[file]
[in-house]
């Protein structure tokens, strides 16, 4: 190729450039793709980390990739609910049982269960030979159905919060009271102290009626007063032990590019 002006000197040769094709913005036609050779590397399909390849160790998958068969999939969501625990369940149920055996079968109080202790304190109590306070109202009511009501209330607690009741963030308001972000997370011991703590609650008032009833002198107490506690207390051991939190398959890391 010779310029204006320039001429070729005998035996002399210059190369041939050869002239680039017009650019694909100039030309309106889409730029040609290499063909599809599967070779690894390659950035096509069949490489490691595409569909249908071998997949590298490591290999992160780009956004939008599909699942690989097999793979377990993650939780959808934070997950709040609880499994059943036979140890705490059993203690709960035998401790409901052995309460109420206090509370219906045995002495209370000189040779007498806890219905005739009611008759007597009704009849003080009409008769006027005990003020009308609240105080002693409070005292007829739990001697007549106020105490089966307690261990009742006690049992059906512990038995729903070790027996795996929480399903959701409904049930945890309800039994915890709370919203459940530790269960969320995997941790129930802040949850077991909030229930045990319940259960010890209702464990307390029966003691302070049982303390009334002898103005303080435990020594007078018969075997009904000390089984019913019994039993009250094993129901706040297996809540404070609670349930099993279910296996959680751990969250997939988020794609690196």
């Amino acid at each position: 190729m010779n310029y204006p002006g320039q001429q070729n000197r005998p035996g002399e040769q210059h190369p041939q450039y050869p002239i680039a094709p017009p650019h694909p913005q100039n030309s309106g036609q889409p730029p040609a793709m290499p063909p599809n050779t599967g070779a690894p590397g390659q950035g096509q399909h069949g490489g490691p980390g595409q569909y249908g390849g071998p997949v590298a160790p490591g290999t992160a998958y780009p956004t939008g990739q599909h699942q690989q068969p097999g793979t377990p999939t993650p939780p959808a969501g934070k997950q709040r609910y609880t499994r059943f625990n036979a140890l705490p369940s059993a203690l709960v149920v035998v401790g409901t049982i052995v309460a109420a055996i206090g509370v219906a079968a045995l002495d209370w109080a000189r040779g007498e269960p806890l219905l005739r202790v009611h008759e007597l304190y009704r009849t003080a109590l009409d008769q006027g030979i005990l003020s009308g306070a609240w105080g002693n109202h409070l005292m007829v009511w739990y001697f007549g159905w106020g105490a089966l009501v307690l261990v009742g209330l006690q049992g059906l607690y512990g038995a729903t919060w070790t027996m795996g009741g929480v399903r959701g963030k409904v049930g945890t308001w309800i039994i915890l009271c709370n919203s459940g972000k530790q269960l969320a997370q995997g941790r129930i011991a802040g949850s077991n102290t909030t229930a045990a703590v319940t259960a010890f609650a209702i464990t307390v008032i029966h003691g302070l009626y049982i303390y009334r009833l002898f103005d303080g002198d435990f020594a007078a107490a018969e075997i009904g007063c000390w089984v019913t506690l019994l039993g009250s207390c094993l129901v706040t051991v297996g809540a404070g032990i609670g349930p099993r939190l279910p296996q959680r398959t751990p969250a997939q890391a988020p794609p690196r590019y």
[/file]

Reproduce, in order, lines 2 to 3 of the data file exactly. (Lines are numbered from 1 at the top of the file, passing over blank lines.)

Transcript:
């Protein structure tokens, strides 16, 4: 190729450039793709980390990739609910049982269960030979159905919060009271102290009626007063032990590019 002006000197040769094709913005036609050779590397399909390849160790998958068969999939969501625990369940149920055996079968109080202790304190109590306070109202009511009501209330607690009741963030308001972000997370011991703590609650008032009833002198107490506690207390051991939190398959890391 010779310029204006320039001429070729005998035996002399210059190369041939050869002239680039017009650019694909100039030309309106889409730029040609290499063909599809599967070779690894390659950035096509069949490489490691595409569909249908071998997949590298490591290999992160780009956004939008599909699942690989097999793979377990993650939780959808934070997950709040609880499994059943036979140890705490059993203690709960035998401790409901052995309460109420206090509370219906045995002495209370000189040779007498806890219905005739009611008759007597009704009849003080009409008769006027005990003020009308609240105080002693409070005292007829739990001697007549106020105490089966307690261990009742006690049992059906512990038995729903070790027996795996929480399903959701409904049930945890309800039994915890709370919203459940530790269960969320995997941790129930802040949850077991909030229930045990319940259960010890209702464990307390029966003691302070049982303390009334002898103005303080435990020594007078018969075997009904000390089984019913019994039993009250094993129901706040297996809540404070609670349930099993279910296996959680751990969250997939988020794609690196």
């Amino acid at each position: 190729m010779n310029y204006p002006g320039q001429q070729n000197r005998p035996g002399e040769q210059h190369p041939q450039y050869p002239i680039a094709p017009p650019h694909p913005q100039n030309s309106g036609q889409p730029p040609a793709m290499p063909p599809n050779t599967g070779a690894p590397g390659q950035g096509q399909h069949g490489g490691p980390g595409q569909y249908g390849g071998p997949v590298a160790p490591g290999t992160a998958y780009p956004t939008g990739q599909h699942q690989q068969p097999g793979t377990p999939t993650p939780p959808a969501g934070k997950q709040r609910y609880t499994r059943f625990n036979a140890l705490p369940s059993a203690l709960v149920v035998v401790g409901t049982i052995v309460a109420a055996i206090g509370v219906a079968a045995l002495d209370w109080a000189r040779g007498e269960p806890l219905l005739r202790v009611h008759e007597l304190y009704r009849t003080a109590l009409d008769q006027g030979i005990l003020s009308g306070a609240w105080g002693n109202h409070l005292m007829v009511w739990y001697f007549g159905w106020g105490a089966l009501v307690l261990v009742g209330l006690q049992g059906l607690y512990g038995a729903t919060w070790t027996m795996g009741g929480v399903r959701g963030k409904v049930g945890t308001w309800i039994i915890l009271c709370n919203s459940g972000k530790q269960l969320a997370q995997g941790r129930i011991a802040g949850s077991n102290t909030t229930a045990a703590v319940t259960a010890f609650a209702i464990t307390v008032i029966h003691g302070l009626y049982i303390y009334r009833l002898f103005d303080g002198d435990f020594a007078a107490a018969e075997i009904g007063c000390w089984v019913t506690l019994l039993g009250s207390c094993l129901v706040t051991v297996g809540a404070g032990i609670g349930p099993r939190l279910p296996q959680r398959t751990p969250a997939q890391a988020p794609p690196r590019y």